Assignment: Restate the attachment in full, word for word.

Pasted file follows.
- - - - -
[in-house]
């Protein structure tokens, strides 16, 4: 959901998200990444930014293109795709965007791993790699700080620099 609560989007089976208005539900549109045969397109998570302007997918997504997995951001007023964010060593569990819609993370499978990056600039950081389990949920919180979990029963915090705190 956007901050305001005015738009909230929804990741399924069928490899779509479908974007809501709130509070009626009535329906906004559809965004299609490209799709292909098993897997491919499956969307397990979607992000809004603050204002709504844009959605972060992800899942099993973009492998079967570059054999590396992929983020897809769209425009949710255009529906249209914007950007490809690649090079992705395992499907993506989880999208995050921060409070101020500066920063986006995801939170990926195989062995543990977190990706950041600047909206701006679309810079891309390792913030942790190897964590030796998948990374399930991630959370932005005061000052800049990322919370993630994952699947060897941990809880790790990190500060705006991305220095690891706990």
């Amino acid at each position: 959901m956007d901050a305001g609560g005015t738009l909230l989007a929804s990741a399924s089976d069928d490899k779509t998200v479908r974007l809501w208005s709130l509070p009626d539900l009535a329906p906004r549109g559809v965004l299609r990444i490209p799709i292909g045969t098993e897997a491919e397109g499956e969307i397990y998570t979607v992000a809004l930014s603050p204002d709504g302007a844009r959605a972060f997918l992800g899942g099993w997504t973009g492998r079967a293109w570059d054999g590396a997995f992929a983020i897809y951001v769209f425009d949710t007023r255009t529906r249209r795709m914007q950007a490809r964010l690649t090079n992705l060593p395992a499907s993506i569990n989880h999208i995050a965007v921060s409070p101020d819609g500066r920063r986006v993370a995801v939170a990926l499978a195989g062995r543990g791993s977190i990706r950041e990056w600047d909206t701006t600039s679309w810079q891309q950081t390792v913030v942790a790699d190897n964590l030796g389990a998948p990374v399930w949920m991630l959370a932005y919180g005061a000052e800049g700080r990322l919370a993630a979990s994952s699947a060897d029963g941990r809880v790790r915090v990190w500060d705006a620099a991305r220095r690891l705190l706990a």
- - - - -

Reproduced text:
[in-house]
């Protein structure tokens, strides 16, 4: 959901998200990444930014293109795709965007791993790699700080620099 609560989007089976208005539900549109045969397109998570302007997918997504997995951001007023964010060593569990819609993370499978990056600039950081389990949920919180979990029963915090705190 956007901050305001005015738009909230929804990741399924069928490899779509479908974007809501709130509070009626009535329906906004559809965004299609490209799709292909098993897997491919499956969307397990979607992000809004603050204002709504844009959605972060992800899942099993973009492998079967570059054999590396992929983020897809769209425009949710255009529906249209914007950007490809690649090079992705395992499907993506989880999208995050921060409070101020500066920063986006995801939170990926195989062995543990977190990706950041600047909206701006679309810079891309390792913030942790190897964590030796998948990374399930991630959370932005005061000052800049990322919370993630994952699947060897941990809880790790990190500060705006991305220095690891706990």
């Amino acid at each position: 959901m956007d901050a305001g609560g005015t738009l909230l989007a929804s990741a399924s089976d069928d490899k779509t998200v479908r974007l809501w208005s709130l509070p009626d539900l009535a329906p906004r549109g559809v965004l299609r990444i490209p799709i292909g045969t098993e897997a491919e397109g499956e969307i397990y998570t979607v992000a809004l930014s603050p204002d709504g302007a844009r959605a972060f997918l992800g899942g099993w997504t973009g492998r079967a293109w570059d054999g590396a997995f992929a983020i897809y951001v769209f425009d949710t007023r255009t529906r249209r795709m914007q950007a490809r964010l690649t090079n992705l060593p395992a499907s993506i569990n989880h999208i995050a965007v921060s409070p101020d819609g500066r920063r986006v993370a995801v939170a990926l499978a195989g062995r543990g791993s977190i990706r950041e990056w600047d909206t701006t600039s679309w810079q891309q950081t390792v913030v942790a790699d190897n964590l030796g389990a998948p990374v399930w949920m991630l959370a932005y919180g005061a000052e800049g700080r990322l919370a993630a979990s994952s699947a060897d029963g941990r809880v790790r915090v990190w500060d705006a620099a991305r220095r690891l705190l706990a």